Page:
When Martin reached Liberty he wasted no time in renewing his courtship of Mary Peters. The romance was marred by the death of Mary's mother on January 20, 1848, but on September 5 of that year the young couple wed in Clay County, Missouri. The Liberty Tribune announced "In this county, on Tuesday evening the 5th inst., by Rev. J. M. C. Inskeep, MARTIN RINGO, Esq., of Washington, Indiana, to Miss MARY, daughter of John R. Peters, Esq., of this county." Augusta's husband performed the service. The Ringos then headed for Indiana where they planned to establish their home.

Indiana, seventh in population of the United States, was largely an agricultural state. The population was concentrated in the southern part of the state and had strong ties to the South where most of the citizens had originated. Madison was the largest city, with a population of 9,000. Indianapolis was second with 8,000. By 1850 the fires that ignited the Civil War had been kindled. Strongly unionist, Indiana was resolved to remain in the Union even if they had to swallow some unpalatable conditions. Ultimately the state chose a middle course, evidenced by Governor Joseph A. Wright's denunciation of both the Northeast and the South.

One of the major issues dominating Indiana politics during the period was discrimination. The Ordinance of 1787 prohibited slavery, but while Indiana remained a territory, a strong pro-slavery element successfully contravened the ordinance. Slavery was finally abolished in 1816 when strong anti-slavery forces drafted the state constitution. The constitution not only prohibited slavery, but also declared, "No alteration of this Constitution shall ever take place so as to introduce slavery or involuntary servitude." The state supreme court ruled that the constitution effectively outlawed the practice, and by 1820 slavery in Indiana had ceased to exist. The abolition of slavery did not end racial prejudice, and a code of infamous "Black Laws" was enacted.

Not everyone in the state agreed with the concept of discrimination. Chief among the opponents of those despicable conditions were the Quakers of Wayne, Randolph, and Henry counties who worked to repeal the Black Laws. In September 1838, the Anti-Slavery Society wasorganized in Wayne County at Milton. It was followed in 1841 by the Wesleyan Anti-Slavery Society, which also originated in Wayne County.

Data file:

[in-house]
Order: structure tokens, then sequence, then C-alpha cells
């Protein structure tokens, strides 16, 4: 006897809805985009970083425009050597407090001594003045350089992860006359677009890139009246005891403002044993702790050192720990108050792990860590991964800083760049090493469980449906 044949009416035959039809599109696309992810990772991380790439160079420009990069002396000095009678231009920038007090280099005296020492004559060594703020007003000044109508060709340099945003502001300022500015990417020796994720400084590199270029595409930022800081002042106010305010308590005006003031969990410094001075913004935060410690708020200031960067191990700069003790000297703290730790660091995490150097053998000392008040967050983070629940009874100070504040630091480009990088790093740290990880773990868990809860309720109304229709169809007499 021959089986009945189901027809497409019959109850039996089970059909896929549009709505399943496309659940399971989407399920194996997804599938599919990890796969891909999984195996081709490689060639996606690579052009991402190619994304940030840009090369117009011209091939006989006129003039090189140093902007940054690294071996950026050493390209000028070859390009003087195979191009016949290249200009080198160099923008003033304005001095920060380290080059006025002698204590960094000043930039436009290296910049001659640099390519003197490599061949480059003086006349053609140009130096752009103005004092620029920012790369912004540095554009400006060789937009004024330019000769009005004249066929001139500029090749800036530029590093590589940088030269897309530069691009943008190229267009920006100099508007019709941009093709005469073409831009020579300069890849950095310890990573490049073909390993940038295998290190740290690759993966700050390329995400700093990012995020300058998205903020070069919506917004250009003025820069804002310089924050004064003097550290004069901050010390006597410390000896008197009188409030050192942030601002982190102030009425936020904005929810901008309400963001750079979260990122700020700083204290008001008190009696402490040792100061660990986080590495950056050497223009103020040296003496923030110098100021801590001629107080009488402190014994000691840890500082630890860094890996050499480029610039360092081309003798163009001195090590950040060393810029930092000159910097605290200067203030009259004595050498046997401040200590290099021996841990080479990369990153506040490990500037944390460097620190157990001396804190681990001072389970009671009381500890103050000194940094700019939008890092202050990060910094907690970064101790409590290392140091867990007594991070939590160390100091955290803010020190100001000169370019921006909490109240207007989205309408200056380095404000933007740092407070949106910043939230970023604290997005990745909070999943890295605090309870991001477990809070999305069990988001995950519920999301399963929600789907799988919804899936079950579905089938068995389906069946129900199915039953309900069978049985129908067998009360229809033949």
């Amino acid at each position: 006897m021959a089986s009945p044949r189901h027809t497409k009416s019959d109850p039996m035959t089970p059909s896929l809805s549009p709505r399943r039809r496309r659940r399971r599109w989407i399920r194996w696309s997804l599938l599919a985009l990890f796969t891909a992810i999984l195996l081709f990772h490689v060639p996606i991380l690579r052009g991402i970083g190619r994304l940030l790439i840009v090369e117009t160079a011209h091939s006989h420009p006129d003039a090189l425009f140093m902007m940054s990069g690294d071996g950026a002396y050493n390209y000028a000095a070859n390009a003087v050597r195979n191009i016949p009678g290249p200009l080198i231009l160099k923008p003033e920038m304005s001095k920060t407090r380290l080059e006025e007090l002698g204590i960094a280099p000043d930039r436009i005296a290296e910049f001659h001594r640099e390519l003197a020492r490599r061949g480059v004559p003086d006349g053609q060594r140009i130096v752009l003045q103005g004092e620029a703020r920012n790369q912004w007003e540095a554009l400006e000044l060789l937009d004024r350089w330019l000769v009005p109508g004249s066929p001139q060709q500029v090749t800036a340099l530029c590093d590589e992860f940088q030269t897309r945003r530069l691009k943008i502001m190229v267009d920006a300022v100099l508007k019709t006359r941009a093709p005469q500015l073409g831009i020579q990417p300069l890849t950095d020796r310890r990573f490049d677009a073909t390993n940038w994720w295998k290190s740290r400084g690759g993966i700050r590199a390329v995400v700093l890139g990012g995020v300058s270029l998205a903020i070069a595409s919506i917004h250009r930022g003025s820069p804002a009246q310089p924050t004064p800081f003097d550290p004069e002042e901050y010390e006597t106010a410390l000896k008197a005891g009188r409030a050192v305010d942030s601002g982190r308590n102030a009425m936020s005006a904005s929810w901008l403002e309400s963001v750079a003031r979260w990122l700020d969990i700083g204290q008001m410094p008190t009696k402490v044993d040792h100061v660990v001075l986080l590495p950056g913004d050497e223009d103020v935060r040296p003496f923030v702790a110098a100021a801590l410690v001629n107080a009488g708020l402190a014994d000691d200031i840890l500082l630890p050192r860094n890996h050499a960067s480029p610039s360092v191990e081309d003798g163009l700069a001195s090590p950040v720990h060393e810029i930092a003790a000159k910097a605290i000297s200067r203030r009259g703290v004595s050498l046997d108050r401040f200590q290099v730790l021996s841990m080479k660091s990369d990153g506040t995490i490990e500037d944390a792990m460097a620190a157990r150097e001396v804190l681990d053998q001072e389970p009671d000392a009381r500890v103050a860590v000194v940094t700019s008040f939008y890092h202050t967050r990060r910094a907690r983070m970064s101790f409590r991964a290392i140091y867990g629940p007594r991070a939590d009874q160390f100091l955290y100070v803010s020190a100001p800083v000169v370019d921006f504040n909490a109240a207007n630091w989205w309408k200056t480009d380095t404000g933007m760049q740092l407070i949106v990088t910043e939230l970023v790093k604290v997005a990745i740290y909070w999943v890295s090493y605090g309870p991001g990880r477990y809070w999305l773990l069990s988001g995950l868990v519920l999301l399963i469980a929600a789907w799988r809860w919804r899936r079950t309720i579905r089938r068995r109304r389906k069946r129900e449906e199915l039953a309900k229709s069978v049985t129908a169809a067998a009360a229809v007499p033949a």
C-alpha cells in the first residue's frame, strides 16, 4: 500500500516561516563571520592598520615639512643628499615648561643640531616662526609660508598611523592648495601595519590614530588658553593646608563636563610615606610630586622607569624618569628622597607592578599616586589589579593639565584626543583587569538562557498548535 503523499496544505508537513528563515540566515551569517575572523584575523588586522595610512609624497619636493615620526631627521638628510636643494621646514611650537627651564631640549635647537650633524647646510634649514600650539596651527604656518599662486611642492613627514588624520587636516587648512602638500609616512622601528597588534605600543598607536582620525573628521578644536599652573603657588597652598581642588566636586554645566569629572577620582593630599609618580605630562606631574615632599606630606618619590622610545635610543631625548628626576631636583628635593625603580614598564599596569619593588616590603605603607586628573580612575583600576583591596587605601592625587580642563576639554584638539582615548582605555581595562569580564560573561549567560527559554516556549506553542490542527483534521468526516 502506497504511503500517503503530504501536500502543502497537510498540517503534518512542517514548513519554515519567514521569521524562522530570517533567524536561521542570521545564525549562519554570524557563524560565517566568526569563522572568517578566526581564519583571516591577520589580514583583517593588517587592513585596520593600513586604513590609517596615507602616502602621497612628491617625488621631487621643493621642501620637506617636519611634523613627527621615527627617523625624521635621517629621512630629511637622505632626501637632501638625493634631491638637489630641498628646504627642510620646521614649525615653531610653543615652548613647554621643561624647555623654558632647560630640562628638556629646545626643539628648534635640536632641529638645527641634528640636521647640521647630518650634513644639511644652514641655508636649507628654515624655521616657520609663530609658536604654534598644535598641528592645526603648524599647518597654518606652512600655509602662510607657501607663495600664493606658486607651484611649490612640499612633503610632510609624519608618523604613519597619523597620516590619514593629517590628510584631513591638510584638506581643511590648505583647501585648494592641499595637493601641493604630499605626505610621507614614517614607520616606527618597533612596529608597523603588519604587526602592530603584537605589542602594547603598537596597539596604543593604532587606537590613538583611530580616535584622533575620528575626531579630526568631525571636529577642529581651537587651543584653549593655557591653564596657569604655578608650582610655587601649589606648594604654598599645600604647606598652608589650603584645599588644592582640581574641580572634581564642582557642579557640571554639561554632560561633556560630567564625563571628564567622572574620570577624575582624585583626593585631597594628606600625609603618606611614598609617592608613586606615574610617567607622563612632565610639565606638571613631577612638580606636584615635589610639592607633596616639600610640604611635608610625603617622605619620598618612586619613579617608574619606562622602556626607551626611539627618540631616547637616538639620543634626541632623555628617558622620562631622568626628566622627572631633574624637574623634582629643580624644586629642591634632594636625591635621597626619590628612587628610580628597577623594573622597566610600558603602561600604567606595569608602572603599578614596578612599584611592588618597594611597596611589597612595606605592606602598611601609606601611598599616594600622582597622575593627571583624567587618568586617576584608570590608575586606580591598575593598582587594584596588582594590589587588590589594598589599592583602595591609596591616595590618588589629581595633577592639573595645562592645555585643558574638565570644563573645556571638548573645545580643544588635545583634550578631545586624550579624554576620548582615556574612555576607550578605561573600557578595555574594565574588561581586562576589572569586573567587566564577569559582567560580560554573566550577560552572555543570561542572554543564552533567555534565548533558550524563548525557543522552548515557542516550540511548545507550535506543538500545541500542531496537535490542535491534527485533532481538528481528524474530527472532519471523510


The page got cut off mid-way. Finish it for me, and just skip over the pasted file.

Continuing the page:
Politics in Indiana was a serious affair in 1850. Methodist clergyman Frederick J. Johnson in 1857 recalled a visit to Indianapolis. "Though moderate and temperate men in other matters, in politics they are most resolute and determined." Johnson noted further that the citizens had "no forbearance" towards anyone with a diverging view. It was amidst this era of change that John Ringo was born in 1850.


"passionate, domineering and dangerous"

WAYNE COUNTY WAS IN A STATE OF FLUX during 1850. In addition to the anti-prejudice movements, there were temperance and women's suffrage movements. The latter movement was first organized in Wayne County. Meeting at Dublin in 1851, a group of militant women formed the Women's Rights Association, declaring "that unless women demand their rights politically, socially and financially, they will continue in the future as in the past, to be classed with negroes, criminals, insane persons, idiots and infants."

John Ringo was born in Clay Township in Wayne County, officially created in May 1831 on petition from Thomas Hatfield and others. The date of his birth and the precise name of Ringo's birthplace proved troubling to his biographers, at least in part because both the place name and its spellings changed. One biographer refers to the town as Greenfork. Another states that Ringo was born in Green Fork on March 3, 1850, noting that the town had previously been known as Washington Village. Ringo researcher Allen Erwin also mistakenly gave the date of John's birth as March 3, placing it at Greensfork. Still another Ringo biographer places Ringo's birth at "Washington (Clay Township), Wayne County, Indiana." Since it was first created in the early 1800s the town has had many names. Even today the name is routinely misspelled.

The settlement was originally designated Westfield, but in 1818 it was renamed Washington in honor of the first president. During the late 1860s the name was changed to Green's Fork because another Washington already existed in Daviess County, Indiana. In time the name was shortened to Greens Fork, which it officially remains today. It may be the only town in America that once had the name of a distinguished president but was "renamed in honor of a reputed murderer."


Excerpted from John Ringo by David Johnson. Copyright © 2008 David Johnson. Excerpted by permission of University of North Texas Press.
All rights reserved. No part of this excerpt may be reproduced or reprinted without permission in writing from the publisher.
Excerpts are provided by Dial-A-Book Inc. solely for the personal use of visitors to this web site.